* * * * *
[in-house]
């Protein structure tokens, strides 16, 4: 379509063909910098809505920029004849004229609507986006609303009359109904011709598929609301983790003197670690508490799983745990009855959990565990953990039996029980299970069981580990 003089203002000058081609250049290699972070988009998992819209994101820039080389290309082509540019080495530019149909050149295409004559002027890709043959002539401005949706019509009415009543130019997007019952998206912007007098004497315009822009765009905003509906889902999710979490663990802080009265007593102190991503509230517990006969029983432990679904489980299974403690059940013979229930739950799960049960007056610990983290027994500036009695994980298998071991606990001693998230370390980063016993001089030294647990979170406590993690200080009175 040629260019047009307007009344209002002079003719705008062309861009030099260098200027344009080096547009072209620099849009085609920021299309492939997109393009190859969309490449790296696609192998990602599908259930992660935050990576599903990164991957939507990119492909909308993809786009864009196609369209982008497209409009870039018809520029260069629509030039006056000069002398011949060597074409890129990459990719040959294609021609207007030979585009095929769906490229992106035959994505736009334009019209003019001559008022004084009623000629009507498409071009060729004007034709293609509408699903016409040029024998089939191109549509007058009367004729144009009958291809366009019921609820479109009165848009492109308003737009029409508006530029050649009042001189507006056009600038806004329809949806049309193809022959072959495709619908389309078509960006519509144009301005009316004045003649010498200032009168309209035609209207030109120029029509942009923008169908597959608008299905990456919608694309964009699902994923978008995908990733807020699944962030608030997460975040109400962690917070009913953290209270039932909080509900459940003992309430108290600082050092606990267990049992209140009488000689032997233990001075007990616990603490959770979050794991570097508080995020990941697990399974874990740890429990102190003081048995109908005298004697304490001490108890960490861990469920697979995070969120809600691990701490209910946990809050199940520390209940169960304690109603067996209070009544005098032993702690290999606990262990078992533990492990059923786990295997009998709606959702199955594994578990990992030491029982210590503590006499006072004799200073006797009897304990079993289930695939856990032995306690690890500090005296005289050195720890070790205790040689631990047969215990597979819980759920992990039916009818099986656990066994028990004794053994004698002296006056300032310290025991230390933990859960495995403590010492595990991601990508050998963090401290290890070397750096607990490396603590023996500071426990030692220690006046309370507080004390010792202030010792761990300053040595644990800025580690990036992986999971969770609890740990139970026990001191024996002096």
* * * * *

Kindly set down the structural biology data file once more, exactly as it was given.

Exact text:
[in-house]
């Protein structure tokens, strides 16, 4: 379509063909910098809505920029004849004229609507986006609303009359109904011709598929609301983790003197670690508490799983745990009855959990565990953990039996029980299970069981580990 003089203002000058081609250049290699972070988009998992819209994101820039080389290309082509540019080495530019149909050149295409004559002027890709043959002539401005949706019509009415009543130019997007019952998206912007007098004497315009822009765009905003509906889902999710979490663990802080009265007593102190991503509230517990006969029983432990679904489980299974403690059940013979229930739950799960049960007056610990983290027994500036009695994980298998071991606990001693998230370390980063016993001089030294647990979170406590993690200080009175 040629260019047009307007009344209002002079003719705008062309861009030099260098200027344009080096547009072209620099849009085609920021299309492939997109393009190859969309490449790296696609192998990602599908259930992660935050990576599903990164991957939507990119492909909308993809786009864009196609369209982008497209409009870039018809520029260069629509030039006056000069002398011949060597074409890129990459990719040959294609021609207007030979585009095929769906490229992106035959994505736009334009019209003019001559008022004084009623000629009507498409071009060729004007034709293609509408699903016409040029024998089939191109549509007058009367004729144009009958291809366009019921609820479109009165848009492109308003737009029409508006530029050649009042001189507006056009600038806004329809949806049309193809022959072959495709619908389309078509960006519509144009301005009316004045003649010498200032009168309209035609209207030109120029029509942009923008169908597959608008299905990456919608694309964009699902994923978008995908990733807020699944962030608030997460975040109400962690917070009913953290209270039932909080509900459940003992309430108290600082050092606990267990049992209140009488000689032997233990001075007990616990603490959770979050794991570097508080995020990941697990399974874990740890429990102190003081048995109908005298004697304490001490108890960490861990469920697979995070969120809600691990701490209910946990809050199940520390209940169960304690109603067996209070009544005098032993702690290999606990262990078992533990492990059923786990295997009998709606959702199955594994578990990992030491029982210590503590006499006072004799200073006797009897304990079993289930695939856990032995306690690890500090005296005289050195720890070790205790040689631990047969215990597979819980759920992990039916009818099986656990066994028990004794053994004698002296006056300032310290025991230390933990859960495995403590010492595990991601990508050998963090401290290890070397750096607990490396603590023996500071426990030692220690006046309370507080004390010792202030010792761990300053040595644990800025580690990036992986999971969770609890740990139970026990001191024996002096």